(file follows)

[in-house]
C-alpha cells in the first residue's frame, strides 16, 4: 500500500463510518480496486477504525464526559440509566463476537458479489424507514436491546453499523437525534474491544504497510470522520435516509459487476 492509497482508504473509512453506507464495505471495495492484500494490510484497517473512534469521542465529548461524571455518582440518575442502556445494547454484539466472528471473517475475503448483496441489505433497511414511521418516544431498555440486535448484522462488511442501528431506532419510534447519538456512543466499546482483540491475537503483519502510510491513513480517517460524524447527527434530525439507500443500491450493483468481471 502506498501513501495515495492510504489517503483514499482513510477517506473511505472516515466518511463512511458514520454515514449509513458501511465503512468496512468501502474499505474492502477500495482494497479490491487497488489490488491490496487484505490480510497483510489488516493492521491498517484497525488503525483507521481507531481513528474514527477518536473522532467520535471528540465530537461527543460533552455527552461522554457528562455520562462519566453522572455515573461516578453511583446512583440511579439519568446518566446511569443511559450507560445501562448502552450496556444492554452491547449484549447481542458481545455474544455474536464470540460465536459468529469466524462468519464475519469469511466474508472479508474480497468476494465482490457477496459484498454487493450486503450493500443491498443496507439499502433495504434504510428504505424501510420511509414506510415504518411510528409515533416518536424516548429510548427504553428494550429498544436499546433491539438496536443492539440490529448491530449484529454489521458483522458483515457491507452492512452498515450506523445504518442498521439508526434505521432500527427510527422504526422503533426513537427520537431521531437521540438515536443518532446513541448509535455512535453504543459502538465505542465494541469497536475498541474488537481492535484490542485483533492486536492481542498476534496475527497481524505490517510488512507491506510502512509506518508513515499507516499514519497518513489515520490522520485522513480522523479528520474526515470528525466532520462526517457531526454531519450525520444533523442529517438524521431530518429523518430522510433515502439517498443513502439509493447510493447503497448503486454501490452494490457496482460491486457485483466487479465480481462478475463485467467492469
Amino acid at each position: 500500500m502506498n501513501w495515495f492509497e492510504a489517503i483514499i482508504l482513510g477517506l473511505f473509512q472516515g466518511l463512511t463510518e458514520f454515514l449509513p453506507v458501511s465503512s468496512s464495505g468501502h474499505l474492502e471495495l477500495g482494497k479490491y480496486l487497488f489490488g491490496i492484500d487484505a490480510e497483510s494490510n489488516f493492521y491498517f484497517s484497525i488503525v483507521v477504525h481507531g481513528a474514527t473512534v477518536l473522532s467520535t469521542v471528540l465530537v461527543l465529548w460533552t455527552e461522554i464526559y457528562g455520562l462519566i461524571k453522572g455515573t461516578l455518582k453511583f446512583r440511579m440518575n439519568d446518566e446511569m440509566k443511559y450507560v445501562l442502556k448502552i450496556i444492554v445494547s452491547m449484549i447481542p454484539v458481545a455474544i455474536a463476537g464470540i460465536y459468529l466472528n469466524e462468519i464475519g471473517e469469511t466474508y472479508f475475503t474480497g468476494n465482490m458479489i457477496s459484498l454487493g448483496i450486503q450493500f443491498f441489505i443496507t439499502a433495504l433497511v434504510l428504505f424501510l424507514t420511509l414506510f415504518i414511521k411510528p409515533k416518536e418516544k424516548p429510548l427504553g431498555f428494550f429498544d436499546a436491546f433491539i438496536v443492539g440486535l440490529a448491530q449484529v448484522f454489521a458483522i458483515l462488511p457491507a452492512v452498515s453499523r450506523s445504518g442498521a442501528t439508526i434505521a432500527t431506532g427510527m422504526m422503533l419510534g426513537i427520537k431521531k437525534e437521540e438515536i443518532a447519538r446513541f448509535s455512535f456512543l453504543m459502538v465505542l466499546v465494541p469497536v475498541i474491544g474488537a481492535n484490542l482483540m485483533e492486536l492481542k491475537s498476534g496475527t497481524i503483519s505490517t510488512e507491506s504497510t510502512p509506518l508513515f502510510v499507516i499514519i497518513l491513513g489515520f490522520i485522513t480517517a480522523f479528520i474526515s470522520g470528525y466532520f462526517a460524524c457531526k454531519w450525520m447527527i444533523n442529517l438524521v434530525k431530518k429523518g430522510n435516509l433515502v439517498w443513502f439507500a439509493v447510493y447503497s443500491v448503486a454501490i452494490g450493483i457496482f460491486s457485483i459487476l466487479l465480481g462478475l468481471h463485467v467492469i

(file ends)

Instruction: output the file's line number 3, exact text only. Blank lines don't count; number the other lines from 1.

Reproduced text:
Amino acid at each position: 500500500m502506498n501513501w495515495f492509497e492510504a489517503i483514499i482508504l482513510g477517506l473511505f473509512q472516515g466518511l463512511t463510518e458514520f454515514l449509513p453506507v458501511s465503512s468496512s464495505g468501502h474499505l474492502e471495495l477500495g482494497k479490491y480496486l487497488f489490488g491490496i492484500d487484505a490480510e497483510s494490510n489488516f493492521y491498517f484497517s484497525i488503525v483507521v477504525h481507531g481513528a474514527t473512534v477518536l473522532s467520535t469521542v471528540l465530537v461527543l465529548w460533552t455527552e461522554i464526559y457528562g455520562l462519566i461524571k453522572g455515573t461516578l455518582k453511583f446512583r440511579m440518575n439519568d446518566e446511569m440509566k443511559y450507560v445501562l442502556k448502552i450496556i444492554v445494547s452491547m449484549i447481542p454484539v458481545a455474544i455474536a463476537g464470540i460465536y459468529l466472528n469466524e462468519i464475519g471473517e469469511t466474508y472479508f475475503t474480497g468476494n465482490m458479489i457477496s459484498l454487493g448483496i450486503q450493500f443491498f441489505i443496507t439499502a433495504l433497511v434504510l428504505f424501510l424507514t420511509l414506510f415504518i414511521k411510528p409515533k416518536e418516544k424516548p429510548l427504553g431498555f428494550f429498544d436499546a436491546f433491539i438496536v443492539g440486535l440490529a448491530q449484529v448484522f454489521a458483522i458483515l462488511p457491507a452492512v452498515s453499523r450506523s445504518g442498521a442501528t439508526i434505521a432500527t431506532g427510527m422504526m422503533l419510534g426513537i427520537k431521531k437525534e437521540e438515536i443518532a447519538r446513541f448509535s455512535f456512543l453504543m459502538v465505542l466499546v465494541p469497536v475498541i474491544g474488537a481492535n484490542l482483540m485483533e492486536l492481542k491475537s498476534g496475527t497481524i503483519s505490517t510488512e507491506s504497510t510502512p509506518l508513515f502510510v499507516i499514519i497518513l491513513g489515520f490522520i485522513t480517517a480522523f479528520i474526515s470522520g470528525y466532520f462526517a460524524c457531526k454531519w450525520m447527527i444533523n442529517l438524521v434530525k431530518k429523518g430522510n435516509l433515502v439517498w443513502f439507500a439509493v447510493y447503497s443500491v448503486a454501490i452494490g450493483i457496482f460491486s457485483i459487476l466487479l465480481g462478475l468481471h463485467v467492469i